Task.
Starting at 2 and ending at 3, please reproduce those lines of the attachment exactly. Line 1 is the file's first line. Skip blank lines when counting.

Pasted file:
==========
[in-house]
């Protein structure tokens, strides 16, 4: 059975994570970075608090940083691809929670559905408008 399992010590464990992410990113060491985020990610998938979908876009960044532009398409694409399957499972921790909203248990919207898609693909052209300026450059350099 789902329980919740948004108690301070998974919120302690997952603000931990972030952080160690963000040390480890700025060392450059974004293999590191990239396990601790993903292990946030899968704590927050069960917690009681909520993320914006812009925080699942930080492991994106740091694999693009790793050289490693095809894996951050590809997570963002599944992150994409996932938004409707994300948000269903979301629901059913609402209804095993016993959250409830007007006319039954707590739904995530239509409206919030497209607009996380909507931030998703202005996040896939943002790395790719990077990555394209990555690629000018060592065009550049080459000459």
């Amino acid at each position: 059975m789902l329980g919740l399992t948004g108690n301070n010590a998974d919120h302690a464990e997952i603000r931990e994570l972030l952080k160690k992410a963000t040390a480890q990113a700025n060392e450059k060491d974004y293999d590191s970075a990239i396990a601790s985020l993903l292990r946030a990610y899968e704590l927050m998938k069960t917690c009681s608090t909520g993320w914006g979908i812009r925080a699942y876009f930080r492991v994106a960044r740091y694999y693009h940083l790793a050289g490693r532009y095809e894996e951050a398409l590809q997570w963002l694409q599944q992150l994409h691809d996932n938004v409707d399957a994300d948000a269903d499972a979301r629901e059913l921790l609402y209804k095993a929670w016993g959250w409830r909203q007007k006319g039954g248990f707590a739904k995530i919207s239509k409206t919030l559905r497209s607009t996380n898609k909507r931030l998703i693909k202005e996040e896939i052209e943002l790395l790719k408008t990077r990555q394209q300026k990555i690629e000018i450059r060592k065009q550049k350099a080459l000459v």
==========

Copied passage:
């Protein structure tokens, strides 16, 4: 059975994570970075608090940083691809929670559905408008 399992010590464990992410990113060491985020990610998938979908876009960044532009398409694409399957499972921790909203248990919207898609693909052209300026450059350099 789902329980919740948004108690301070998974919120302690997952603000931990972030952080160690963000040390480890700025060392450059974004293999590191990239396990601790993903292990946030899968704590927050069960917690009681909520993320914006812009925080699942930080492991994106740091694999693009790793050289490693095809894996951050590809997570963002599944992150994409996932938004409707994300948000269903979301629901059913609402209804095993016993959250409830007007006319039954707590739904995530239509409206919030497209607009996380909507931030998703202005996040896939943002790395790719990077990555394209990555690629000018060592065009550049080459000459």
């Amino acid at each position: 059975m789902l329980g919740l399992t948004g108690n301070n010590a998974d919120h302690a464990e997952i603000r931990e994570l972030l952080k160690k992410a963000t040390a480890q990113a700025n060392e450059k060491d974004y293999d590191s970075a990239i396990a601790s985020l993903l292990r946030a990610y899968e704590l927050m998938k069960t917690c009681s608090t909520g993320w914006g979908i812009r925080a699942y876009f930080r492991v994106a960044r740091y694999y693009h940083l790793a050289g490693r532009y095809e894996e951050a398409l590809q997570w963002l694409q599944q992150l994409h691809d996932n938004v409707d399957a994300d948000a269903d499972a979301r629901e059913l921790l609402y209804k095993a929670w016993g959250w409830r909203q007007k006319g039954g248990f707590a739904k995530i919207s239509k409206t919030l559905r497209s607009t996380n898609k909507r931030l998703i693909k202005e996040e896939i052209e943002l790395l790719k408008t990077r990555q394209q300026k990555i690629e000018i450059r060592k065009q550049k350099a080459l000459v």